Book Art Studio Handbook: Techniques and Methods for Binding Books, Creating Albums, Making Boxes and Enclosures, and More (PagePerfect NOOK Book) [NOOK Book]

Overview

As the "book" morphs and evolves into a malleable, digital file, interest in the classic form is reignited in book lovers and crafters. Book Art Studio Handbook offers readers a comprehensive and accessible guide to not only the nuts and bolts of this classic art, but insight into the artisan's lifestyle. This book goes beyond quick craft projects and into the heart of bookmaking, binding, letterpress printing, decorative cover techniques, book conservation, and other book arts. It is an essential companion book ...

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Book Art Studio Handbook: Techniques and Methods for Binding Books, Creating Albums, Making Boxes and Enclosures, and More (PagePerfect NOOK Book)

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Overview

As the "book" morphs and evolves into a malleable, digital file, interest in the classic form is reignited in book lovers and crafters. Book Art Studio Handbook offers readers a comprehensive and accessible guide to not only the nuts and bolts of this classic art, but insight into the artisan's lifestyle. This book goes beyond quick craft projects and into the heart of bookmaking, binding, letterpress printing, decorative cover techniques, book conservation, and other book arts. It is an essential companion book for all paper lovers and bibliophiles-especially as the book as object becomes more prominent a concept.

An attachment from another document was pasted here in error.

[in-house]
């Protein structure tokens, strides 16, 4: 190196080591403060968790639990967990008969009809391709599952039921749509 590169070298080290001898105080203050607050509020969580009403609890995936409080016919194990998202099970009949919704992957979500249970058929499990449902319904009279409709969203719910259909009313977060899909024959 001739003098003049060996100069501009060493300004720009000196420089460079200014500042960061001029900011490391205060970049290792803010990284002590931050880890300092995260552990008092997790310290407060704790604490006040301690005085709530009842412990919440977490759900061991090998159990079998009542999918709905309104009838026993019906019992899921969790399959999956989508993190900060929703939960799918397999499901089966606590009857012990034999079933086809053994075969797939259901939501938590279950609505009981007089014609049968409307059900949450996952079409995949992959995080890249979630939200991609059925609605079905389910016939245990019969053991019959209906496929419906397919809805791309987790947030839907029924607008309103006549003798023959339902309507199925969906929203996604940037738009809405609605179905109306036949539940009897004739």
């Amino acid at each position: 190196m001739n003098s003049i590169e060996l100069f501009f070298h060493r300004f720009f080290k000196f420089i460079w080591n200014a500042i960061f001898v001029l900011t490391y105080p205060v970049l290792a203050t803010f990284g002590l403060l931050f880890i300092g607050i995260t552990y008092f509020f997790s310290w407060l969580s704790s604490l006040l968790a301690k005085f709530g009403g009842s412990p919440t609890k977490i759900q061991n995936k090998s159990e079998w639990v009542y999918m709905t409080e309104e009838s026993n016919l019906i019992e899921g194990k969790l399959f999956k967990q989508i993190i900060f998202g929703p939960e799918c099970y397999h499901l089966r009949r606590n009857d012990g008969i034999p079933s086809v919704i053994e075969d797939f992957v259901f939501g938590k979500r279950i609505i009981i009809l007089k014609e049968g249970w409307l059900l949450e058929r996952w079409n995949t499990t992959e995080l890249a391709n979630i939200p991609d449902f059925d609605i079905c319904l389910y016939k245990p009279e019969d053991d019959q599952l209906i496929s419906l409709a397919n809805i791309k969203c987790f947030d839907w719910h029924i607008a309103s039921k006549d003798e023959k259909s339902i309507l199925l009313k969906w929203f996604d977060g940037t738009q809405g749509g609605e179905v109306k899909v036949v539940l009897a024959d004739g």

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Product Details

  • ISBN-13: 9781610586207
  • Publisher: Quarry Books
  • Publication date: 1/1/2013
  • Sold by: Barnes & Noble
  • Format: eBook
  • Sales rank: 1,249,223
  • File size: 50 MB
  • Note: This product may take a few minutes to download.

Meet the Author

Stacie Dolin is a bookbinder and consummate crafter located in Arlington, MA. After working in the silkscreen industry for a number of years, she moved to Boston to study bookbinding at the North Bennet Street School. She now teaches numerous bookbinding workshops and does independent binding and book repair. When not playing with books, Stacie knits, spins, and quilts, and looks for ways to integrate her fiber activities into her bookbinding.

Amy Lapidow is a hand bookbinder, trained through The North Bennet Street School and several other institutions including Rare Book School and CBBAG. She teaches through the NBSS workshop program, where she has developed classes on a number of bookbinding concepts. Her personal interest is taking historic bookbinding structures and updating them by using alternate materials and for contemporary uses. Her work has been seen in 500 Handmade Books and as part of the exhibit One Book Many Interpretations at The Chicago Public Library, where she combined a classic binding style with QR codes. She lives in Somerville, MA.

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Read an Excerpt

Here are some points to consider when beginning an album and choosing the best structure for your project: